Special Report
Education

Arkansas

January 04, 2005 1 min read
  • Save to favorites
  • Print

Arkansas’ school finance formula was ruled unconstitutional in 1983 and again in 2001. In the 2001 case, Lake View School District, No. 25 v. Huckabee, the court ordered the state to conduct an adequacy study, which found that the state needed to spend an additional $848 million on education. In response to those cases, Arkansas has carried out significant reforms in its finance formula over the past 20 years. Currently, Arkansas pays for education using a foundation formula, which in the 2004-05 school year guarantees $5,400 per student. State aid is determined by subtracting a local 25-mill property-tax levy from the $5,400 guarantee. Local districts raise revenue through the property tax, as well as other sources, such as severance taxes, local sales and use taxes, and federal forest reserves. At the state level, at least portions of the sales and use taxes, rental-vehicle tax, beer excise tax, and corporate-franchise tax are dedicated to K-12 education. The state gave education a significant boost for fiscal 2005, increasing funding for the foundation formula by more than $289 million and adding almost $209 million to its categorical programs. Arkansas has 12 categorical programs, including money for school construction, professional development, the Better Chance program for prekindergarten pupils deemed at risk, extra aid for isolated districts, and early-childhood special education.

Events

This content is provided by our sponsor. It is not written by and does not necessarily reflect the views of Education Week's editorial staff.
Sponsor
Classroom Technology Webinar
Academic Integrity in the Age of Artificial Intelligence
As AI writing tools rapidly evolve, learn how to set standards and expectations for your students on their use.
Content provided by Turnitin
Recruitment & Retention Live Online Discussion A Seat at the Table: Chronic Teacher Shortage: Where Do We Go From Here?  
Join Peter DeWitt, Michael Fullan, and guests for expert insights into finding solutions for the teacher shortage.
This content is provided by our sponsor. It is not written by and does not necessarily reflect the views of Education Week's editorial staff.
Sponsor
Reading & Literacy Webinar
The Science of Reading: Tools to Build Reading Proficiency
The Science of Reading has taken education by storm. Learn how Dr. Miranda Blount transformed literacy instruction in her state.
Content provided by hand2mind

EdWeek Top School Jobs

Teacher Jobs
Search over ten thousand teaching jobs nationwide — elementary, middle, high school and more.
View Jobs
Principal Jobs
Find hundreds of jobs for principals, assistant principals, and other school leadership roles.
View Jobs
Administrator Jobs
Over a thousand district-level jobs: superintendents, directors, more.
View Jobs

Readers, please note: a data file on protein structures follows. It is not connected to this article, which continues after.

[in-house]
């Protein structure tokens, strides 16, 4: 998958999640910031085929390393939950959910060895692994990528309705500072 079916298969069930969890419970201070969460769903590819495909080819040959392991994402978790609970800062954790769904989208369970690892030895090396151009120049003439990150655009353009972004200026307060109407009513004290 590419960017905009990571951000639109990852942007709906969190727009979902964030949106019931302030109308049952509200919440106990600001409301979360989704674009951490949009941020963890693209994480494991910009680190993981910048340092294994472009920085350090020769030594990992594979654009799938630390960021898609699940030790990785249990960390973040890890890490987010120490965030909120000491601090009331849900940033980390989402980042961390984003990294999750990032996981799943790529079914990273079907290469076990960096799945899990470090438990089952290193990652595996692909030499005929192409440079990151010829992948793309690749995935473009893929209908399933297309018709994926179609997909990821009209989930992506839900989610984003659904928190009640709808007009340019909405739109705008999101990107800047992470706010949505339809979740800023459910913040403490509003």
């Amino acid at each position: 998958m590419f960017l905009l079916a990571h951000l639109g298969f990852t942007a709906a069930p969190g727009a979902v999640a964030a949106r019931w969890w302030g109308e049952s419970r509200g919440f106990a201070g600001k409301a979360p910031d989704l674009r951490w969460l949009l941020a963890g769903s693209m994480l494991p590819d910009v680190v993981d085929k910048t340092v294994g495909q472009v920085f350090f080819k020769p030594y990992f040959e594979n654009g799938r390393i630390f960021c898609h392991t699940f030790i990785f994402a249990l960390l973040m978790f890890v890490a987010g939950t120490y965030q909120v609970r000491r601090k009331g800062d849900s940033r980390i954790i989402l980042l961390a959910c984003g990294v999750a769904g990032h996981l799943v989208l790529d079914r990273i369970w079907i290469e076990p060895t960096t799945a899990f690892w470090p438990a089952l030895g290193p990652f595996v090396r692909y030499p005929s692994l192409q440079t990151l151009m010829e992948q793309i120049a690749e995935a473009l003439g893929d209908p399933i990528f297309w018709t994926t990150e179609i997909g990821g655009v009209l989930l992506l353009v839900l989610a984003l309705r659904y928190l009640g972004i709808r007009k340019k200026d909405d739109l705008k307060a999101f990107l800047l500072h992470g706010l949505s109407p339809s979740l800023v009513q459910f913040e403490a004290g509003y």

Support Staff Jobs
Search thousands of jobs, from paraprofessionals to counselors and more.
View Jobs

Read Next

Education Briefly Stated: January 18, 2023
Here's a look at some recent Education Week articles you may have missed.
8 min read
Education Letter to the Editor EdWeek's Most-Read Letters of 2022
Here are this year’s top five Letters to the Editor.
1 min read
Education Week opinion letters submissions
Gwen Keraval for Education Week
Education In Their Own Words Withstanding Trauma, Leading With Honesty, and More: The Education Stories That Stuck With Us
Our journalists highlight why stories on the impact of trauma on schooling and the fallout of the political discourse on race matter to the field.
4 min read
Kladys Castellón prays during a vigil for the victims of a mass shooting at Robb Elementary School in Uvalde, Texas, on Tuesday, May 24, 2022.
Kladys Castellón prays during a vigil for the victims of a mass shooting at Robb Elementary School.
Billy Calzada/The San Antonio Express-News via AP
Education In Their Own Words Masking, Miscarriages, and Mental Health: The Education Stories That Stuck With Us
Our reporters share the stories they wrote that rose above the fray—and why.
5 min read
Crystal Curtis and her son, Jordan Curtis, outside their home in Plano, Texas. Crystal, a healthcare professional whose son attends school in Plano talks about the challenges of ensuring quality schooling, her discomfort with the state and district’s rollback of mandatory masking, and the complications of raising a Black child in a suburban district as policies shift.
Crystal Curtis and her son, Jordan Curtis, outside their home in Plano, Texas. Crystal, a healthcare professional whose son attends school in Plano talks about the challenges of ensuring quality schooling, her discomfort with the state and district’s rollback of mandatory masking, and the complications of raising a Black child in a suburban district as policies shift.
Allison V. Smith for Education Week